A farmer in Morocco sells free-range eggs by the side of the road.
On this blog, it was the chicken, but elsewhere, the question still remains, which came first—the chicken or the egg?
That eggs are worthy of admiration has been recounted by many of the great chefs and gastronomes of the last few centuries. The sixteenth-century historian Benedetto Varchi wrote a treatise on boiled eggs, while the renowned seventeenth-century French cook Pierre François de la Varenne produced a cookbook that contained sixty different recipes for eggs. In his masterwork, Le Guide Culinaire (1903), the legendary Auguste Escoffier wrote that “Of all the products put to use by the art of cookery, not one is so fruitful of variety, so universally liked, and so complete in itself as the egg.” He then went on to detail nearly 150 recipes for eggs. So the humble hen’s egg is no culinary slouch. In fact, it is said by some that the number of pleats in the traditional chef’s toque corresponds to the repertoire of egg dishes he or she has mastered.
Though some ancient peoples have traditionally viewed eggs as too valuable to eat—an egg might produce another chicken, which would feed more people than the egg would—most cultures have numerous recipes that employ these dandy little protein parcels. And they are nutritional wonders, indeed. In the world of food, when it comes to judging and classifying substances as complete and assimilable, the standard is the egg. It possesses all the amino acids needed for growth and is rated as having the highest biological value of all common foods (96 on a scale of 100). A hen’s egg also supplies all the essential vitamins except vitamin C, and most of the essential minerals in sufficient amounts to affect metabolism. Consume two eggs, and you have met half of your daily requirement for proteins and vitamins. Toss in a piece of fruit and some whole-grain bread, and you pretty much have a perfect meal.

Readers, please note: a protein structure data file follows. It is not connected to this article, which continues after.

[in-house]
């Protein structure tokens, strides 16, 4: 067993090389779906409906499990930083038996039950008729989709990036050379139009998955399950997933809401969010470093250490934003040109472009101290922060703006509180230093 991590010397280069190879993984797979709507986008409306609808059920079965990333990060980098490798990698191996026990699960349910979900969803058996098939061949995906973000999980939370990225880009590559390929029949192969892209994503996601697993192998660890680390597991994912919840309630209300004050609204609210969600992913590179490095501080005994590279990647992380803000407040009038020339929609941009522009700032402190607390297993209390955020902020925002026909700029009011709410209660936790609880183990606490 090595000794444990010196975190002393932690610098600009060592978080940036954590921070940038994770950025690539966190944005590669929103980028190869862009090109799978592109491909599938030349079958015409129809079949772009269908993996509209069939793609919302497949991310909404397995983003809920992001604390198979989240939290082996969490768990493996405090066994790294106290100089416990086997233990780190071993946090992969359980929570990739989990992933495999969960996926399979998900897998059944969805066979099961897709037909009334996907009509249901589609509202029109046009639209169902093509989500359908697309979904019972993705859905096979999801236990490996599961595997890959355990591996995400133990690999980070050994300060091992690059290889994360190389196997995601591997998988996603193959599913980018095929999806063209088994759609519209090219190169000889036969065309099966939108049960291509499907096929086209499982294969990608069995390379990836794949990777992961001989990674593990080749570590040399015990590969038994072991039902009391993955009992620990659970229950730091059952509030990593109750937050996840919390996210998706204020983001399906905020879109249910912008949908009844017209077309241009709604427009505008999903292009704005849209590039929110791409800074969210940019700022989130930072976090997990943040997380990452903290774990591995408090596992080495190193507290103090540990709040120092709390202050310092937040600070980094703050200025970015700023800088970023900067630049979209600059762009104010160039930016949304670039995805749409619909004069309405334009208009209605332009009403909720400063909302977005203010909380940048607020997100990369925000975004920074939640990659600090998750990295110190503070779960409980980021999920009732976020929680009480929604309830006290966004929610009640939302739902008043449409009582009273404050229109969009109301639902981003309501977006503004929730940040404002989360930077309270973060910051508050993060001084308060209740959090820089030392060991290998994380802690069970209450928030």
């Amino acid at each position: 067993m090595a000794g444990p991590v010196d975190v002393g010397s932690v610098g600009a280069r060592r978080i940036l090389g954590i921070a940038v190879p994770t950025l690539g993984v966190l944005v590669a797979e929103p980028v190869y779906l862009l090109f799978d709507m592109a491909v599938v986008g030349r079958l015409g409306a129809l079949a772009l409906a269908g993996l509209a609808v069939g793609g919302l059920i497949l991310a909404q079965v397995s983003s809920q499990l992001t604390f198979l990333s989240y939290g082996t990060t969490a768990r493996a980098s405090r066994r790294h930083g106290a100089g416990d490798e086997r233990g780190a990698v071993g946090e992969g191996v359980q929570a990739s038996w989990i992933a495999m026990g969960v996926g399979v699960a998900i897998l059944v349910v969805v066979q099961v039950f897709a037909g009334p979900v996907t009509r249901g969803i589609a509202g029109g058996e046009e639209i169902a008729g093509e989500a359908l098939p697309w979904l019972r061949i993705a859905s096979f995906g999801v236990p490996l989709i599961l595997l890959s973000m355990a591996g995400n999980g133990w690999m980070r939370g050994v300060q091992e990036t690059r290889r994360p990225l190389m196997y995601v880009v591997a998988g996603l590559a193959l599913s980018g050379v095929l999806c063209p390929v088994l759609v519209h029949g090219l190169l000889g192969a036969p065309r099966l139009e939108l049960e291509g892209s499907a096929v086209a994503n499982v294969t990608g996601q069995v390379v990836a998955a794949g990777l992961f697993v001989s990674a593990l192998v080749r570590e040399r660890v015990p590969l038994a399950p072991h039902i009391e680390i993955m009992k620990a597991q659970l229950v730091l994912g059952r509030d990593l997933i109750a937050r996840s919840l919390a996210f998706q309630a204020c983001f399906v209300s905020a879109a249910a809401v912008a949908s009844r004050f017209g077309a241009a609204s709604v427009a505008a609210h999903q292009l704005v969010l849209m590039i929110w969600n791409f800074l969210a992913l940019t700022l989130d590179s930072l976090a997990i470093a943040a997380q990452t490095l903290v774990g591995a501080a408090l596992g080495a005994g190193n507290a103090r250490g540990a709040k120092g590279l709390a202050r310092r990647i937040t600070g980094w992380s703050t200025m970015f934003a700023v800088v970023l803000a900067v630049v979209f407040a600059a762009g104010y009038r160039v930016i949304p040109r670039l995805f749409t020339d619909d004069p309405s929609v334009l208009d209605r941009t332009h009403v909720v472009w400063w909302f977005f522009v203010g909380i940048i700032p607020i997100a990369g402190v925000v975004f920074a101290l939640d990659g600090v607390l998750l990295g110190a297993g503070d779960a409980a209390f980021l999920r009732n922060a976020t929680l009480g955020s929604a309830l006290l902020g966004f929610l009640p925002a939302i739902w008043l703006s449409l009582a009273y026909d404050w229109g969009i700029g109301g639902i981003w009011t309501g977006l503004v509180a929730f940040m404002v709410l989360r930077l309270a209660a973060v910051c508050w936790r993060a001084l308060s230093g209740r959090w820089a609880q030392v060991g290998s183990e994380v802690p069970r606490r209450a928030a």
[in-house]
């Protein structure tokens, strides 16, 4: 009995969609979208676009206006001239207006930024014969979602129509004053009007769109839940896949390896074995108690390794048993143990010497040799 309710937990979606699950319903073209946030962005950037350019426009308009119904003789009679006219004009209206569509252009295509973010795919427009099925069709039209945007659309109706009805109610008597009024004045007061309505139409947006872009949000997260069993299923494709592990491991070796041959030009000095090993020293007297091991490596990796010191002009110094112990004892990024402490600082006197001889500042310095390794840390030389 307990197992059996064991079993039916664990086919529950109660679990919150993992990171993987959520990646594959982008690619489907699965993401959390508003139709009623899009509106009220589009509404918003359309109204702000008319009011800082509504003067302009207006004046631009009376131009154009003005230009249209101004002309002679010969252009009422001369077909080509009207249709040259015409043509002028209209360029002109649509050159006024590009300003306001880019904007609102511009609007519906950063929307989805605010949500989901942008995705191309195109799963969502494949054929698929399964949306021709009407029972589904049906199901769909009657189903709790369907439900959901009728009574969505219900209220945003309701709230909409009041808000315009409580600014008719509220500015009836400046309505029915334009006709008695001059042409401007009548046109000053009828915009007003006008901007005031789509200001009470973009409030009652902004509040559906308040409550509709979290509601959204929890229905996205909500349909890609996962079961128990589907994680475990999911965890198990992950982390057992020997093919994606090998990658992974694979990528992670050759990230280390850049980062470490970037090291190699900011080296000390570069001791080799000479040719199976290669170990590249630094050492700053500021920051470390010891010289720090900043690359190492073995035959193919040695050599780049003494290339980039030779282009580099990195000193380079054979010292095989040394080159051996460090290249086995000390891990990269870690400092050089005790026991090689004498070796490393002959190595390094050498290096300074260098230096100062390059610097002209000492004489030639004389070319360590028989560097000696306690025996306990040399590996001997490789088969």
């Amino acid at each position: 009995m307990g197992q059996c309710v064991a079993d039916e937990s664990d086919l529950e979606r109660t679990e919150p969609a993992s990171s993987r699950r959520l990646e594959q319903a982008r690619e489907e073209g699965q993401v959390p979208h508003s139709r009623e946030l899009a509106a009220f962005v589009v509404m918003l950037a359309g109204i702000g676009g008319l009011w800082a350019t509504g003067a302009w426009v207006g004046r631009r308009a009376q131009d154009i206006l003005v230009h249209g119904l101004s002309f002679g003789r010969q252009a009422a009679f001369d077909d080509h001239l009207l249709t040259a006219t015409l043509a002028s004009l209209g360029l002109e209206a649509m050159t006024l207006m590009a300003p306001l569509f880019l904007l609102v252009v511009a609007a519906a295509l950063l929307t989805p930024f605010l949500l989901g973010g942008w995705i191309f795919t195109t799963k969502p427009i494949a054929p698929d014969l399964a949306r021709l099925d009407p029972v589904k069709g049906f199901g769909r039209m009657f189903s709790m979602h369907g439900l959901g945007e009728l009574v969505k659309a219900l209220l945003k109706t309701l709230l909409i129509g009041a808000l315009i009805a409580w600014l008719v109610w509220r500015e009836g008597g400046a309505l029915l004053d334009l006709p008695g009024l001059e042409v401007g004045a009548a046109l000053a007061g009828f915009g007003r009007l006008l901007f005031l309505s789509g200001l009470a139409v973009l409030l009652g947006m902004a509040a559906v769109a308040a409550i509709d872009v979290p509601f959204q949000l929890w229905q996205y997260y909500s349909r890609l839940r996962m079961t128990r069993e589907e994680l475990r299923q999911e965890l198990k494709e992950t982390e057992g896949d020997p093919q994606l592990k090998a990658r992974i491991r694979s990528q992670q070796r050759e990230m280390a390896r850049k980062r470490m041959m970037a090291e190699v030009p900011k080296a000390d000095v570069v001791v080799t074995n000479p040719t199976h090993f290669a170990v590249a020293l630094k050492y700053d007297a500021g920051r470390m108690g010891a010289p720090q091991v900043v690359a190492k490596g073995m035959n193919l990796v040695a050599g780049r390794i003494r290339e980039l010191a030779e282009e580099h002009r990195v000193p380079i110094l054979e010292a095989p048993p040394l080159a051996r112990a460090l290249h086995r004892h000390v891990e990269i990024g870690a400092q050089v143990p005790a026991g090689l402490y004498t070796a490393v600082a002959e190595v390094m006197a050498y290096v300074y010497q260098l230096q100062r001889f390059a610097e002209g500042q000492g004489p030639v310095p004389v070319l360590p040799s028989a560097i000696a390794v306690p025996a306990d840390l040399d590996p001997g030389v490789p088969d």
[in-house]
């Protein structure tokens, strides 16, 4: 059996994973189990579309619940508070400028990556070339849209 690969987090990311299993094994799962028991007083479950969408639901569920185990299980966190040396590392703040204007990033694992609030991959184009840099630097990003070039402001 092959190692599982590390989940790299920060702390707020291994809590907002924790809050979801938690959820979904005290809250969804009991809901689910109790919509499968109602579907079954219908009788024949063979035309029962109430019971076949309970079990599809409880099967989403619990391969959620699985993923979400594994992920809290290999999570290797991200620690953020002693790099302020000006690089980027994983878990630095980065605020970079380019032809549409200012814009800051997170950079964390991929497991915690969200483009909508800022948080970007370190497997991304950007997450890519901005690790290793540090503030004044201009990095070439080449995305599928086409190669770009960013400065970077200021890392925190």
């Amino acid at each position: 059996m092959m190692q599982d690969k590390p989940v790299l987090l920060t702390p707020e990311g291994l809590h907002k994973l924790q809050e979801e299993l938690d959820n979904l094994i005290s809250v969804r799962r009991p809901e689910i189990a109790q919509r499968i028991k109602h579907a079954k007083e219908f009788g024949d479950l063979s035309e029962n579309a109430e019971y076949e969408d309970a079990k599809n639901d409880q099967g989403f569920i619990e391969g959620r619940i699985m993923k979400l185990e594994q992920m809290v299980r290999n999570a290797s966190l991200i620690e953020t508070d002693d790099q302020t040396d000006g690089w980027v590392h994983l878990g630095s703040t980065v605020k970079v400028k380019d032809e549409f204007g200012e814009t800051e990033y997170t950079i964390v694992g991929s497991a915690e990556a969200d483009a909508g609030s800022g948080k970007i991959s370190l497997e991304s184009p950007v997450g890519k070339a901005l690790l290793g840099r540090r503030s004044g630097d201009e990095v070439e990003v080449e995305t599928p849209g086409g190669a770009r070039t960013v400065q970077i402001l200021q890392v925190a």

Interestingly, the egg yolk (from the Old English geolu, which meant, and is also the root of, “yellow”) and albumen (egg white, from the Latin albus, “white”) are such complicated materials that food science has still not been able to fully explain their composition and behavior. But fortunately, you don’t have to understand eggs to enjoy them.